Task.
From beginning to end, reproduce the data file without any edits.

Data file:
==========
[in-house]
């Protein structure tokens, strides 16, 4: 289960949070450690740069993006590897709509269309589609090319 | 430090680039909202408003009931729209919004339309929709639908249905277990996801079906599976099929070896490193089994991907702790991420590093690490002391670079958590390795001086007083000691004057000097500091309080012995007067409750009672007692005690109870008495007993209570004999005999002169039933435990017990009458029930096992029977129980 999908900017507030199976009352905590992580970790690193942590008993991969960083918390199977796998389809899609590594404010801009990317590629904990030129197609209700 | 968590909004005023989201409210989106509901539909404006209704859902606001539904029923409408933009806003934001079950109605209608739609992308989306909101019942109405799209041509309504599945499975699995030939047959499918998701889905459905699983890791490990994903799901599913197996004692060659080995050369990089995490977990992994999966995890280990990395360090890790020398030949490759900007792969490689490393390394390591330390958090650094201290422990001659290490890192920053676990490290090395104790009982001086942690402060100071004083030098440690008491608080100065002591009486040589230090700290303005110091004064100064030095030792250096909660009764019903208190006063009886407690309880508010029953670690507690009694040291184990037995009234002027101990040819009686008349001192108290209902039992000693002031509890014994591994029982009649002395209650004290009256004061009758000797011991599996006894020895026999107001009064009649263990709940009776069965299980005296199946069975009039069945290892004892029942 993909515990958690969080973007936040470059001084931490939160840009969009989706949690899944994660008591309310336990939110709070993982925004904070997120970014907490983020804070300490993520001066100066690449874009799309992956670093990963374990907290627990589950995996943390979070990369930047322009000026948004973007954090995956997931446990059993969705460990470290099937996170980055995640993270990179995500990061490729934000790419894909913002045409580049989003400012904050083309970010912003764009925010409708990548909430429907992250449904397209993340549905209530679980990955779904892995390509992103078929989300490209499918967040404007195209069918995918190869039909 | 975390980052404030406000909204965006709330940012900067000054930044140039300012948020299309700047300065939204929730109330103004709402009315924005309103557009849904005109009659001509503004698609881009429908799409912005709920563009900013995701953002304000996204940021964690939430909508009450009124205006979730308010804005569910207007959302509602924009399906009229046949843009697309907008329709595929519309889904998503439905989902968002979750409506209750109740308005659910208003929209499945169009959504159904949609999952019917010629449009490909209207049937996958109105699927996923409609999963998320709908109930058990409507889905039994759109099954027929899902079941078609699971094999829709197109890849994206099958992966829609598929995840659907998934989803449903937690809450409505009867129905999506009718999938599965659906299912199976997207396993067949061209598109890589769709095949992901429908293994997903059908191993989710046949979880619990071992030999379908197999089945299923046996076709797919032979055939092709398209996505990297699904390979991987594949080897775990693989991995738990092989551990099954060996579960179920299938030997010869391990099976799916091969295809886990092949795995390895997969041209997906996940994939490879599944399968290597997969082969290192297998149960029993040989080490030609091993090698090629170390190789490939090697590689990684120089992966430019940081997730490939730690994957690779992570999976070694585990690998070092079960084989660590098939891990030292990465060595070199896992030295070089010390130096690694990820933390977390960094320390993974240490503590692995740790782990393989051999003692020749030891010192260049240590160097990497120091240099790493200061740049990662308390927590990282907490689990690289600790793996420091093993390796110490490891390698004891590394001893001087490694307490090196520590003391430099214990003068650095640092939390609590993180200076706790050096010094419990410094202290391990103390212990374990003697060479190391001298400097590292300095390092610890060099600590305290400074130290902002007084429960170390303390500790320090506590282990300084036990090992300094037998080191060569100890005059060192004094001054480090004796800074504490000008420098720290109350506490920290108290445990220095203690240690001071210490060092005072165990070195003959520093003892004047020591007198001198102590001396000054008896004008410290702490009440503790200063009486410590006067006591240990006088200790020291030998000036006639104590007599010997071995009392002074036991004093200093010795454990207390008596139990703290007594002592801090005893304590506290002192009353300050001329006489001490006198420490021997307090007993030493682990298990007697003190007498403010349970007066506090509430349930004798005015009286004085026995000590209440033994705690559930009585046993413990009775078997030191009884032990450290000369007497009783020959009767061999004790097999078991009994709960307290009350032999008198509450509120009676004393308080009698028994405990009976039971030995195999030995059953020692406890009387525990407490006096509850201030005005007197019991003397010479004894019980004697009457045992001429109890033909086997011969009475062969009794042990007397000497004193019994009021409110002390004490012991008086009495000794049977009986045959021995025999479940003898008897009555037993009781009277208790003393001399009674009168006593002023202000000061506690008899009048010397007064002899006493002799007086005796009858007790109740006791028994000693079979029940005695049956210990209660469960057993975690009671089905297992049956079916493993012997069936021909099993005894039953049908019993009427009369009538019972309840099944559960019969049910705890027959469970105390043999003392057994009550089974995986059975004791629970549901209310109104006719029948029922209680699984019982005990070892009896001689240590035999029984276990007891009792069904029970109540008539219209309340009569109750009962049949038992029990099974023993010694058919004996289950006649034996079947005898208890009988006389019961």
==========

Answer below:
[in-house]
């Protein structure tokens, strides 16, 4: 289960949070450690740069993006590897709509269309589609090319 | 430090680039909202408003009931729209919004339309929709639908249905277990996801079906599976099929070896490193089994991907702790991420590093690490002391670079958590390795001086007083000691004057000097500091309080012995007067409750009672007692005690109870008495007993209570004999005999002169039933435990017990009458029930096992029977129980 999908900017507030199976009352905590992580970790690193942590008993991969960083918390199977796998389809899609590594404010801009990317590629904990030129197609209700 | 968590909004005023989201409210989106509901539909404006209704859902606001539904029923409408933009806003934001079950109605209608739609992308989306909101019942109405799209041509309504599945499975699995030939047959499918998701889905459905699983890791490990994903799901599913197996004692060659080995050369990089995490977990992994999966995890280990990395360090890790020398030949490759900007792969490689490393390394390591330390958090650094201290422990001659290490890192920053676990490290090395104790009982001086942690402060100071004083030098440690008491608080100065002591009486040589230090700290303005110091004064100064030095030792250096909660009764019903208190006063009886407690309880508010029953670690507690009694040291184990037995009234002027101990040819009686008349001192108290209902039992000693002031509890014994591994029982009649002395209650004290009256004061009758000797011991599996006894020895026999107001009064009649263990709940009776069965299980005296199946069975009039069945290892004892029942 993909515990958690969080973007936040470059001084931490939160840009969009989706949690899944994660008591309310336990939110709070993982925004904070997120970014907490983020804070300490993520001066100066690449874009799309992956670093990963374990907290627990589950995996943390979070990369930047322009000026948004973007954090995956997931446990059993969705460990470290099937996170980055995640993270990179995500990061490729934000790419894909913002045409580049989003400012904050083309970010912003764009925010409708990548909430429907992250449904397209993340549905209530679980990955779904892995390509992103078929989300490209499918967040404007195209069918995918190869039909 | 975390980052404030406000909204965006709330940012900067000054930044140039300012948020299309700047300065939204929730109330103004709402009315924005309103557009849904005109009659001509503004698609881009429908799409912005709920563009900013995701953002304000996204940021964690939430909508009450009124205006979730308010804005569910207007959302509602924009399906009229046949843009697309907008329709595929519309889904998503439905989902968002979750409506209750109740308005659910208003929209499945169009959504159904949609999952019917010629449009490909209207049937996958109105699927996923409609999963998320709908109930058990409507889905039994759109099954027929899902079941078609699971094999829709197109890849994206099958992966829609598929995840659907998934989803449903937690809450409505009867129905999506009718999938599965659906299912199976997207396993067949061209598109890589769709095949992901429908293994997903059908191993989710046949979880619990071992030999379908197999089945299923046996076709797919032979055939092709398209996505990297699904390979991987594949080897775990693989991995738990092989551990099954060996579960179920299938030997010869391990099976799916091969295809886990092949795995390895997969041209997906996940994939490879599944399968290597997969082969290192297998149960029993040989080490030609091993090698090629170390190789490939090697590689990684120089992966430019940081997730490939730690994957690779992570999976070694585990690998070092079960084989660590098939891990030292990465060595070199896992030295070089010390130096690694990820933390977390960094320390993974240490503590692995740790782990393989051999003692020749030891010192260049240590160097990497120091240099790493200061740049990662308390927590990282907490689990690289600790793996420091093993390796110490490891390698004891590394001893001087490694307490090196520590003391430099214990003068650095640092939390609590993180200076706790050096010094419990410094202290391990103390212990374990003697060479190391001298400097590292300095390092610890060099600590305290400074130290902002007084429960170390303390500790320090506590282990300084036990090992300094037998080191060569100890005059060192004094001054480090004796800074504490000008420098720290109350506490920290108290445990220095203690240690001071210490060092005072165990070195003959520093003892004047020591007198001198102590001396000054008896004008410290702490009440503790200063009486410590006067006591240990006088200790020291030998000036006639104590007599010997071995009392002074036991004093200093010795454990207390008596139990703290007594002592801090005893304590506290002192009353300050001329006489001490006198420490021997307090007993030493682990298990007697003190007498403010349970007066506090509430349930004798005015009286004085026995000590209440033994705690559930009585046993413990009775078997030191009884032990450290000369007497009783020959009767061999004790097999078991009994709960307290009350032999008198509450509120009676004393308080009698028994405990009976039971030995195999030995059953020692406890009387525990407490006096509850201030005005007197019991003397010479004894019980004697009457045992001429109890033909086997011969009475062969009794042990007397000497004193019994009021409110002390004490012991008086009495000794049977009986045959021995025999479940003898008897009555037993009781009277208790003393001399009674009168006593002023202000000061506690008899009048010397007064002899006493002799007086005796009858007790109740006791028994000693079979029940005695049956210990209660469960057993975690009671089905297992049956079916493993012997069936021909099993005894039953049908019993009427009369009538019972309840099944559960019969049910705890027959469970105390043999003392057994009550089974995986059975004791629970549901209310109104006719029948029922209680699984019982005990070892009896001689240590035999029984276990007891009792069904029970109540008539219209309340009569109750009962049949038992029990099974023993010694058919004996289950006649034996079947005898208890009988006389019961």